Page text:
Election 2019: Want to back a political candidate?

Faye Roberts   

General Government Manufacturing election government manufacturing

There are new rules for this federal election.

If you have a strong affiliation to a particular political party or feel strongly about a candidate, you may want to consider how you can support them before and/or during the campaign. As a citizen, it’s your right to support any party or person you like, but as an entrepreneur, you will want to consider a few things before you hammer a sign into the lawn outside your building and make sure you don’t run afoul of the rules which have changed since the last Federal election.

Aligning yourself or your business with a party means publicly acknowledging that you believe in that party and its vision for Canada. Your political opinion will be questioned and perhaps judged on the party’s platform, and if there are surprises during the campaign, you may end up justifying your decision and defending the party/candidate to everyone you meet.

Taking a political stance on behalf of your business can win you favour with the party or candidate you support should they get voted into government. On the other hand, employees and customers with different political views may judge your business based on your ideology instead of on your product or service, and it could alienate those who are passionate about politics.

It’s also important to consider your employees and how they would feel about the party, or the partisan line you’ve drawn for the business. We often see certain professions and their associations strongly support parties that they consider to be advocates for their industry and specific issues.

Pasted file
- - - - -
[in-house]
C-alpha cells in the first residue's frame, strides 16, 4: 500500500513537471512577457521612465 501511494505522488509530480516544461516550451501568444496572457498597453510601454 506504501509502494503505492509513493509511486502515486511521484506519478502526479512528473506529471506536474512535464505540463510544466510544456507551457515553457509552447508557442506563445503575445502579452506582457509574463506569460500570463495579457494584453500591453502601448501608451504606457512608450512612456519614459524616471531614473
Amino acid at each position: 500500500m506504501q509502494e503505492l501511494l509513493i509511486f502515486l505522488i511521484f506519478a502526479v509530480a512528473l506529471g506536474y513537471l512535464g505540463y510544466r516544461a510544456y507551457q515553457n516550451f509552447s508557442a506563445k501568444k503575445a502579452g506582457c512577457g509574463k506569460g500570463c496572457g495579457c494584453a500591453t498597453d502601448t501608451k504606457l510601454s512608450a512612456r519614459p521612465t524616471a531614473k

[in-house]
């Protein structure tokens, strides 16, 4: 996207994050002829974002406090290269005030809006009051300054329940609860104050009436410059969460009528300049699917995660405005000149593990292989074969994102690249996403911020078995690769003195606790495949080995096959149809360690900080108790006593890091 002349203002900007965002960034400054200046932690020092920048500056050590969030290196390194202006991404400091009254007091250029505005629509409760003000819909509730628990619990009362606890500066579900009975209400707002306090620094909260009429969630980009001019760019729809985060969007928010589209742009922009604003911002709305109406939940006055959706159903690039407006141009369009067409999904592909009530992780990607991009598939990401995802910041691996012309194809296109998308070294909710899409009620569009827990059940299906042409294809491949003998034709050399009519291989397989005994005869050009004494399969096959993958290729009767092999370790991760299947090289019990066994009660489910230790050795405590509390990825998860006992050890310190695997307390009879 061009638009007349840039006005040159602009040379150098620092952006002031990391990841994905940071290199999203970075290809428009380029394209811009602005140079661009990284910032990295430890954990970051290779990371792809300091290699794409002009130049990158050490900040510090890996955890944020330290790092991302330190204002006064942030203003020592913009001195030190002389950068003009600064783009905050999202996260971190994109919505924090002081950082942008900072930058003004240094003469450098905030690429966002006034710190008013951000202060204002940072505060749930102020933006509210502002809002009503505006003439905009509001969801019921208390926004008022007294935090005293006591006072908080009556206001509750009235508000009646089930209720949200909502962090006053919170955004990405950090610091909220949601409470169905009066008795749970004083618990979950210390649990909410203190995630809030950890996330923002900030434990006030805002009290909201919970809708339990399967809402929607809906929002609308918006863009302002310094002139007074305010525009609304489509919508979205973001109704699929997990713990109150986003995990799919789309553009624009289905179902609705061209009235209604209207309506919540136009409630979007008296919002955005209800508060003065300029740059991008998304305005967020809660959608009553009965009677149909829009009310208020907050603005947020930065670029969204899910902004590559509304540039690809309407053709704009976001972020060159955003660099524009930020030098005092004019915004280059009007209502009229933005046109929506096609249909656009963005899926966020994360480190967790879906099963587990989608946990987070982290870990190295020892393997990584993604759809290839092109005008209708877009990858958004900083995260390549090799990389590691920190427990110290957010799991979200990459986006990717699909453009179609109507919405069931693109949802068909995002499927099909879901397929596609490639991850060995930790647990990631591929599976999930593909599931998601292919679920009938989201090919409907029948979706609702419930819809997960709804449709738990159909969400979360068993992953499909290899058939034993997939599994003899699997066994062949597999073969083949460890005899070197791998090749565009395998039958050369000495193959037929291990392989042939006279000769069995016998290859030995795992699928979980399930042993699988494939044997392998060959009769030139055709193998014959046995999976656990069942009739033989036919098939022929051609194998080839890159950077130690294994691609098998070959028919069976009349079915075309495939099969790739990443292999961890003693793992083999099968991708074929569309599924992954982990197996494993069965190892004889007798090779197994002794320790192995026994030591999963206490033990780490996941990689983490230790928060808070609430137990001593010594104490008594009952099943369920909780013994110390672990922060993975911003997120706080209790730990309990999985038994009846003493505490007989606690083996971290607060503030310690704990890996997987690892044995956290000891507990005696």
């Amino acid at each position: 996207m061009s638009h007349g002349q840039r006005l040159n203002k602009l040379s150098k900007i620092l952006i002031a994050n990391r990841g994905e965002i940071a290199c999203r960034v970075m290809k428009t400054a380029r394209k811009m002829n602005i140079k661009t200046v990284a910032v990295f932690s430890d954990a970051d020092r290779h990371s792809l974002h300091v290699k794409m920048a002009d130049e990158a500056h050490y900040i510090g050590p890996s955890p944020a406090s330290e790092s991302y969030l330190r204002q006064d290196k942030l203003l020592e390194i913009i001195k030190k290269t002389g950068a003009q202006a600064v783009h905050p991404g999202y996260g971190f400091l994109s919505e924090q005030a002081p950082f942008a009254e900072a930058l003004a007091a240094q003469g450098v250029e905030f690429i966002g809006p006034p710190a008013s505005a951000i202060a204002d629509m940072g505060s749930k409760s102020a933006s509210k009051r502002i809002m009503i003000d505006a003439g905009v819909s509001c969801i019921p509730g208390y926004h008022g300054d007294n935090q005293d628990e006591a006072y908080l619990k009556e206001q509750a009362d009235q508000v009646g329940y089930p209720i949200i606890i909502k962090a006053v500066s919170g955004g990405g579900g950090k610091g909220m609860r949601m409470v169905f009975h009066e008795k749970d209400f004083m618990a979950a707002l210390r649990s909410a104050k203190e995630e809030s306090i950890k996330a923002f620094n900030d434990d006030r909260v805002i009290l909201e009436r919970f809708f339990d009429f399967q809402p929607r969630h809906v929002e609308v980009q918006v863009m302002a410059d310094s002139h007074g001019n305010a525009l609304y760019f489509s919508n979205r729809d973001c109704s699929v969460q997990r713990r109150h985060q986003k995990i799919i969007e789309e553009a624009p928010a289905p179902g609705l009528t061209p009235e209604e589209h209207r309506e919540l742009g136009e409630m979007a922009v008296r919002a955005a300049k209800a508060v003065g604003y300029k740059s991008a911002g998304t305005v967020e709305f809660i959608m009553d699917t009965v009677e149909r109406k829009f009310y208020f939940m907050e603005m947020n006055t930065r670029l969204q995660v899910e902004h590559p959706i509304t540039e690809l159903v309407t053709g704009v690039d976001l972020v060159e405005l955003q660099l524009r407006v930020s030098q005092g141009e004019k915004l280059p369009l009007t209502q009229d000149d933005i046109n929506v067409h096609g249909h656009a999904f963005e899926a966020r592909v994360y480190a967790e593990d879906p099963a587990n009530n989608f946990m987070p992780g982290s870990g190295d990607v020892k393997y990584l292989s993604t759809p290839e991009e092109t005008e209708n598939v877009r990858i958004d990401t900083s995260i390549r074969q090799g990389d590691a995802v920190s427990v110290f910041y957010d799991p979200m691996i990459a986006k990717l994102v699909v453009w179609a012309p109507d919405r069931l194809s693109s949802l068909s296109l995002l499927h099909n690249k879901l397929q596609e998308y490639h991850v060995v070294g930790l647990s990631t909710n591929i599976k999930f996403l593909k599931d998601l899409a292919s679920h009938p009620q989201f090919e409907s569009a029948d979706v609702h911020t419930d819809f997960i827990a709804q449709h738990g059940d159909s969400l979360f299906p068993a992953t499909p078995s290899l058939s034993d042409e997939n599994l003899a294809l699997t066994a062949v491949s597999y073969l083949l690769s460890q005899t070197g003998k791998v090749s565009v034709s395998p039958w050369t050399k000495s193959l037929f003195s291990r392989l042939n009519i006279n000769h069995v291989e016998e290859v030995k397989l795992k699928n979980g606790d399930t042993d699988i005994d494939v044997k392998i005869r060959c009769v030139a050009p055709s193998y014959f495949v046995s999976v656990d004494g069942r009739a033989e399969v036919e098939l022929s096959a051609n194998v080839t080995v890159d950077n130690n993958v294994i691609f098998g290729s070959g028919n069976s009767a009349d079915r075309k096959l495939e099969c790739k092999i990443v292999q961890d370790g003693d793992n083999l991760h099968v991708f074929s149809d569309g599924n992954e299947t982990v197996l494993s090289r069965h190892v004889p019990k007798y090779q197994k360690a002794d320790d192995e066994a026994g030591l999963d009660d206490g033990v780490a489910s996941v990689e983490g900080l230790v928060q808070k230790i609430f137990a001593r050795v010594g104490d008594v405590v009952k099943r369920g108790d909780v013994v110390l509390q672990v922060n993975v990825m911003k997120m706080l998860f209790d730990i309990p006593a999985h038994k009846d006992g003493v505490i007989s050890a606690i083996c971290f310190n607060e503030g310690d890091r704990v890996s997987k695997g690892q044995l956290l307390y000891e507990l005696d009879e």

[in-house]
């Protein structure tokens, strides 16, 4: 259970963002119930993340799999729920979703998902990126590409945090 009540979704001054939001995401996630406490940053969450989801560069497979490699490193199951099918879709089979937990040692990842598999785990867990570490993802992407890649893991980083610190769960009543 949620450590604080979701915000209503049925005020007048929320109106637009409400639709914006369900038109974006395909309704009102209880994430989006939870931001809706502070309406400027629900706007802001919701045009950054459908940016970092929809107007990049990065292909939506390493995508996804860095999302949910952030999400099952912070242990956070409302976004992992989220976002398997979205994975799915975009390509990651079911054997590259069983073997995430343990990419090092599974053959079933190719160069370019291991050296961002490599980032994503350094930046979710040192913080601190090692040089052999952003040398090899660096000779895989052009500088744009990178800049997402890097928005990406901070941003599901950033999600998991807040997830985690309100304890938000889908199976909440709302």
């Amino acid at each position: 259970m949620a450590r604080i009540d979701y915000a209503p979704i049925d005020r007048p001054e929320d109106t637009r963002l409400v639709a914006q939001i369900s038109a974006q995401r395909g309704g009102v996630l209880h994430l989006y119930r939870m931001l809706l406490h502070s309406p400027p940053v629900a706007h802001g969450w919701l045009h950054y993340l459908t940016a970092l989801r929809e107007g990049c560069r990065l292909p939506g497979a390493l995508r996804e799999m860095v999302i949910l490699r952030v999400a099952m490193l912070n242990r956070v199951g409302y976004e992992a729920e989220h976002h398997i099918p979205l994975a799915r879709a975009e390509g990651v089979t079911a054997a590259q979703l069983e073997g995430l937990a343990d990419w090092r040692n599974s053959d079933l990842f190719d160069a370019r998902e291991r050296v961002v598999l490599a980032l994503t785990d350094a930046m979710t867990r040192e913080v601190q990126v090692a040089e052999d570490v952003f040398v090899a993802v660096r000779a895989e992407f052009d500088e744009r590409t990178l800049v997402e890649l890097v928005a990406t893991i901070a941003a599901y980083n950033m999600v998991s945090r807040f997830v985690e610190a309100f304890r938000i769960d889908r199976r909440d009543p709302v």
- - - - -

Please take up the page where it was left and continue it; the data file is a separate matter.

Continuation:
After you’ve weighed your options and decided you want to use your business influence to support a candidate, what can you do?

  • Political contributions are disclosed by Elections Canada regularly as a matter of public record. Many entrepreneurs choose to make comparable personal contributions to all major parties (corporate contributions are not allowed federally) to show support for the electoral system, balance their giving and ensure they have shown support for whichever party gets sworn into government.
  • In addition to a financial contribution, you can display a campaign sign or offer to host an event for your local candidate, as a way to show your clear endorsement of one candidate over another. Signage provided and approved by the candidate can only be posted during the formal campaign period.
  • You can tap into social media to endorse a candidate or write letters to the editor to share your views on an issue or candidate – keeping in mind that, during a campaign, most news outlets invoke strict guidelines to prevent partisan reporting.

Keep in mind that Elections Canada has specific rules for contributions, spending by candidates and political parties as well as signage and advertising during the formal campaign period as well as during what is called the “pre-election period” which began on June 30. Furthermore, Elections Canada will be enforcing new rules this time around that cover a broader range of activities over longer periods of time than was the case last election. One significant change is that individuals or organizations – known as ‘third parties’ – that don’t seek election themselves but want to promote or oppose a party, candidate or nomination contestant may be required to register with Elections Canada. So, before taking any steps, you will want to consult the specific rules. The Elections Canada website is a good place to start and be sure to review the “Tools for Third Parties” section.

As an entrepreneur, there are many factors to consider before publicly endorsing a candidate, and it’s important to look at the implications from many angles before making the leap.

While an election can be a very exciting time and a chance to support a candidate you are passionate about, it is also important to be aware of sensitivities while making the best choices for you and your business during and after an election.


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